I love the story of the rich man and Lazarus, but not for the same reason that many others do. It is a story that we can all easily picture. We see a fat rich man, clothed in a purple robe, feasting all the time in his big house, while just outside his door a beggar waits and starves. Then they both die, and things change drastically. The former beggar is now welcomed into a very comfortable place. But the former rich man is burning in agony.
The rich man and Lazarus is the last in a string of stories Jesus told in response to the Pharisees criticism of the riffraff that Jesus was associating with.1 We can read those stories in Luke 15-16.
- a shepherd leaves his 99 sheep in the wilderness and searches for the one that he lost,
- a woman ransacks her house looking for a coin that she had lost,
- a prodigal son returns, and is welcomed by his father, but not by his older brother,
- an employee is about to be fired, so he makes sure that he has plenty of friends to take care of him when that happens.
Jesus got to the point of these stories when he told those Pharisees “You like to appear righteous in public, but God knows your hearts.”2 The parable of the rich man and Lazarus highlights the fact that some people think their eternal destiny is safe because they are currently doing ok. But God is looking for people who know they need him. He is looking for people who repent of their sins and trust in his gospel of grace.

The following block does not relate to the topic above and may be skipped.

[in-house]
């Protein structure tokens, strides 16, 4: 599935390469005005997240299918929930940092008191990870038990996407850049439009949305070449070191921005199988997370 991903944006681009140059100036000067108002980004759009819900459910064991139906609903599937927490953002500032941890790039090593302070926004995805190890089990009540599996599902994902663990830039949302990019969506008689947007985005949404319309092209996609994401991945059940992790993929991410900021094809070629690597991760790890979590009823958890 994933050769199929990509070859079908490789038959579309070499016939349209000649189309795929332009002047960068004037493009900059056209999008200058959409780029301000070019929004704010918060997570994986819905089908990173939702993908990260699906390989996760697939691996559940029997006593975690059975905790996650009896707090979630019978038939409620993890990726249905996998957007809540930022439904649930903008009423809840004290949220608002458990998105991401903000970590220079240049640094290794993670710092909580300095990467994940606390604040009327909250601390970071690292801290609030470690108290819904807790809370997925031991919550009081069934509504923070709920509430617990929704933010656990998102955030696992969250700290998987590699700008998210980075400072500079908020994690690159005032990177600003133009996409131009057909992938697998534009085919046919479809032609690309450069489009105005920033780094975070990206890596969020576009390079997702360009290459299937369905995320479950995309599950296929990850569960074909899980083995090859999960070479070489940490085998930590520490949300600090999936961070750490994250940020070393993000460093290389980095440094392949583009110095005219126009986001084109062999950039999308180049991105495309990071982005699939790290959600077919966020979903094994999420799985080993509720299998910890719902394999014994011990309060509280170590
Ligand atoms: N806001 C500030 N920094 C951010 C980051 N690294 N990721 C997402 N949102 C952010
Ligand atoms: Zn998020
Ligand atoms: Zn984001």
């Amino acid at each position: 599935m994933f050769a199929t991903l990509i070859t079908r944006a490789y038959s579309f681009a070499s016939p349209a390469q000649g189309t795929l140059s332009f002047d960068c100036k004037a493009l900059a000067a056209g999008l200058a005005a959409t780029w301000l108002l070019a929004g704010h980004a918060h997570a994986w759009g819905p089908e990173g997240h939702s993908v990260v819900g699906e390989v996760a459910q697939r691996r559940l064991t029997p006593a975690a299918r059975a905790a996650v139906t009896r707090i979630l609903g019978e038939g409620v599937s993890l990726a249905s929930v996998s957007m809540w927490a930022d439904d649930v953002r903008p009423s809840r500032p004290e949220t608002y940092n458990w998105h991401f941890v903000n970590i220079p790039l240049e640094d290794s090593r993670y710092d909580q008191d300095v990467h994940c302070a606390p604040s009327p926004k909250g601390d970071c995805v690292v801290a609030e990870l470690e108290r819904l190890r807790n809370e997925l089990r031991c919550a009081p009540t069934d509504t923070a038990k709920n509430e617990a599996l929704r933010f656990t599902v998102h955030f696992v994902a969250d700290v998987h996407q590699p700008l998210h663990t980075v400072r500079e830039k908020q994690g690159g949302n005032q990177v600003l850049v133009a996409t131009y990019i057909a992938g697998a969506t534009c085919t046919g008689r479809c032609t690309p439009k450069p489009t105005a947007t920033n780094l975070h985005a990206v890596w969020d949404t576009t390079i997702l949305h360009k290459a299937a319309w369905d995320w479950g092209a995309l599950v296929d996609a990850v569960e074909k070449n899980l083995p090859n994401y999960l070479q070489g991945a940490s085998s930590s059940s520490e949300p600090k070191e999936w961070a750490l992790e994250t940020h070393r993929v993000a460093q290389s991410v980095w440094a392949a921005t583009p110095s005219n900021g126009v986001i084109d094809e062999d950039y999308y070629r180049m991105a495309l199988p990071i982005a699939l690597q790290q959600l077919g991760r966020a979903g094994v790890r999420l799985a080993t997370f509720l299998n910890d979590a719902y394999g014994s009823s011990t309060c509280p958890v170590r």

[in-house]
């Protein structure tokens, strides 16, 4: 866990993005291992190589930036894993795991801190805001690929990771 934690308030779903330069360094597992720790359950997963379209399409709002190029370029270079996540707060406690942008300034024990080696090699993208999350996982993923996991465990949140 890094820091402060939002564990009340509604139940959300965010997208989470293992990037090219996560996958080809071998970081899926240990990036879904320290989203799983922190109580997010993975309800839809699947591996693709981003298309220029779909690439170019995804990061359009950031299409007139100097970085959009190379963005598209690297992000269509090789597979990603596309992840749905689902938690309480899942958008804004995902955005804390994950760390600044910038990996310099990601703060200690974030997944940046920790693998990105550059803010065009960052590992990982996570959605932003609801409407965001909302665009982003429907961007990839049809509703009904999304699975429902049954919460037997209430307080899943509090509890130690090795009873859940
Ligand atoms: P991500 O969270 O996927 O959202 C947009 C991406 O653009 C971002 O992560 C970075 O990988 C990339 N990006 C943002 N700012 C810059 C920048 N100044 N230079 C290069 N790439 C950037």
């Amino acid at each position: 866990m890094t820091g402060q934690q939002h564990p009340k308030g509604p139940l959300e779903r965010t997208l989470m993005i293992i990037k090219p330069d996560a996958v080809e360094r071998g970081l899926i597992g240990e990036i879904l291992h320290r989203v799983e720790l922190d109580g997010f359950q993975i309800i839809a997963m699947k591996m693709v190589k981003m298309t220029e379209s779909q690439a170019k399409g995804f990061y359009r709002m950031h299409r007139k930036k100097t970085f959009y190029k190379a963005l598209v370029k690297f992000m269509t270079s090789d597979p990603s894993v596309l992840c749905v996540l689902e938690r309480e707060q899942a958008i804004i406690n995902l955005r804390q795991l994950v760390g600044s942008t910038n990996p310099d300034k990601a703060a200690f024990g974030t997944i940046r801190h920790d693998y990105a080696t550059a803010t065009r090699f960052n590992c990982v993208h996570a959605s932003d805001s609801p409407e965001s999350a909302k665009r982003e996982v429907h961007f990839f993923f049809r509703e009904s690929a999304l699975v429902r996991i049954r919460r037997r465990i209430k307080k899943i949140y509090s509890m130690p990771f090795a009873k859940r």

But even though we all mostly get that point, the incidentals of the rich man and Lazarus story seem to side-track many of us. We start out with a clear view of rich Pharisees, but wind up with scary pictures of flaming torment in the afterlife. Our reading of the parable tends to get us off target to its original purpose.
To continue reading Jefferson Vann’s article, click here.
Our family stands out.
We can’t go to a grocery store without someone stopping and asking us questions about each of our children. For starters, we have identical twin daughters with bright blonde hair and piercing blue eyes. Like typical four year olds, they are feisty and sweet with a touch of sass. The amount of commentary we receive on them alone is enough to write a whole other blogpost, but to add to the excitement we also have a son who doesn’t look anything like us at all.